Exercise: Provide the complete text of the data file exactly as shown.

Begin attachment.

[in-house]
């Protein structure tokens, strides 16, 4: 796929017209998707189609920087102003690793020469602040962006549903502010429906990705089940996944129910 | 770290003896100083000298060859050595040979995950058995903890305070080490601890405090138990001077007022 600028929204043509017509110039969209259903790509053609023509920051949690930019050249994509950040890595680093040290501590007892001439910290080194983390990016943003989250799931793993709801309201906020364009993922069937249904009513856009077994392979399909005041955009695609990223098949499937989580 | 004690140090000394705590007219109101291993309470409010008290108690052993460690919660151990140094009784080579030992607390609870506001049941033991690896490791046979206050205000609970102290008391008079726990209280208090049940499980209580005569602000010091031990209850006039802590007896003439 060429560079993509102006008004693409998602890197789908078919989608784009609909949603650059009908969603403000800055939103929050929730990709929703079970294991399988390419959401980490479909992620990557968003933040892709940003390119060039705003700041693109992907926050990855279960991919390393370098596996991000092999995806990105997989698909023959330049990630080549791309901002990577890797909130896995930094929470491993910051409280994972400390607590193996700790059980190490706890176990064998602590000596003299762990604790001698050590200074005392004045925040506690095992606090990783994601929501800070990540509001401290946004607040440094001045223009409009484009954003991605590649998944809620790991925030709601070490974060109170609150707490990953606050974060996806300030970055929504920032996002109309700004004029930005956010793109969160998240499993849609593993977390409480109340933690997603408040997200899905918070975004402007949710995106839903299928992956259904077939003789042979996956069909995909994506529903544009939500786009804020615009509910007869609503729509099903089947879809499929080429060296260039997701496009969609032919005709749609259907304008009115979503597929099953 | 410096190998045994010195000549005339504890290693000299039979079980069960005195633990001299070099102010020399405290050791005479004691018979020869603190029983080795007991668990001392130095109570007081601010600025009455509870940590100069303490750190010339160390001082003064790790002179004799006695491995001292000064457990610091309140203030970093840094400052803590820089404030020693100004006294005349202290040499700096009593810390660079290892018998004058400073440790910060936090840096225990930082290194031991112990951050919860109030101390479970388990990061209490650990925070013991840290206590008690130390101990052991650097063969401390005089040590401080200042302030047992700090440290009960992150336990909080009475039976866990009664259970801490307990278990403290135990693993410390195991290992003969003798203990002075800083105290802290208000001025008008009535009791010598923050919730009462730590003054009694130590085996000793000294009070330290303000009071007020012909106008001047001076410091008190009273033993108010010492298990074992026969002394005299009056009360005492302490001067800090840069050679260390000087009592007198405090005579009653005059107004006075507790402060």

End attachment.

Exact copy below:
[in-house]
């Protein structure tokens, strides 16, 4: 796929017209998707189609920087102003690793020469602040962006549903502010429906990705089940996944129910 | 770290003896100083000298060859050595040979995950058995903890305070080490601890405090138990001077007022 600028929204043509017509110039969209259903790509053609023509920051949690930019050249994509950040890595680093040290501590007892001439910290080194983390990016943003989250799931793993709801309201906020364009993922069937249904009513856009077994392979399909005041955009695609990223098949499937989580 | 004690140090000394705590007219109101291993309470409010008290108690052993460690919660151990140094009784080579030992607390609870506001049941033991690896490791046979206050205000609970102290008391008079726990209280208090049940499980209580005569602000010091031990209850006039802590007896003439 060429560079993509102006008004693409998602890197789908078919989608784009609909949603650059009908969603403000800055939103929050929730990709929703079970294991399988390419959401980490479909992620990557968003933040892709940003390119060039705003700041693109992907926050990855279960991919390393370098596996991000092999995806990105997989698909023959330049990630080549791309901002990577890797909130896995930094929470491993910051409280994972400390607590193996700790059980190490706890176990064998602590000596003299762990604790001698050590200074005392004045925040506690095992606090990783994601929501800070990540509001401290946004607040440094001045223009409009484009954003991605590649998944809620790991925030709601070490974060109170609150707490990953606050974060996806300030970055929504920032996002109309700004004029930005956010793109969160998240499993849609593993977390409480109340933690997603408040997200899905918070975004402007949710995106839903299928992956259904077939003789042979996956069909995909994506529903544009939500786009804020615009509910007869609503729509099903089947879809499929080429060296260039997701496009969609032919005709749609259907304008009115979503597929099953 | 410096190998045994010195000549005339504890290693000299039979079980069960005195633990001299070099102010020399405290050791005479004691018979020869603190029983080795007991668990001392130095109570007081601010600025009455509870940590100069303490750190010339160390001082003064790790002179004799006695491995001292000064457990610091309140203030970093840094400052803590820089404030020693100004006294005349202290040499700096009593810390660079290892018998004058400073440790910060936090840096225990930082290194031991112990951050919860109030101390479970388990990061209490650990925070013991840290206590008690130390101990052991650097063969401390005089040590401080200042302030047992700090440290009960992150336990909080009475039976866990009664259970801490307990278990403290135990693993410390195991290992003969003798203990002075800083105290802290208000001025008008009535009791010598923050919730009462730590003054009694130590085996000793000294009070330290303000009071007020012909106008001047001076410091008190009273033993108010010492298990074992026969002394005299009056009360005492302490001067800090840069050679260390000087009592007198405090005579009653005059107004006075507790402060």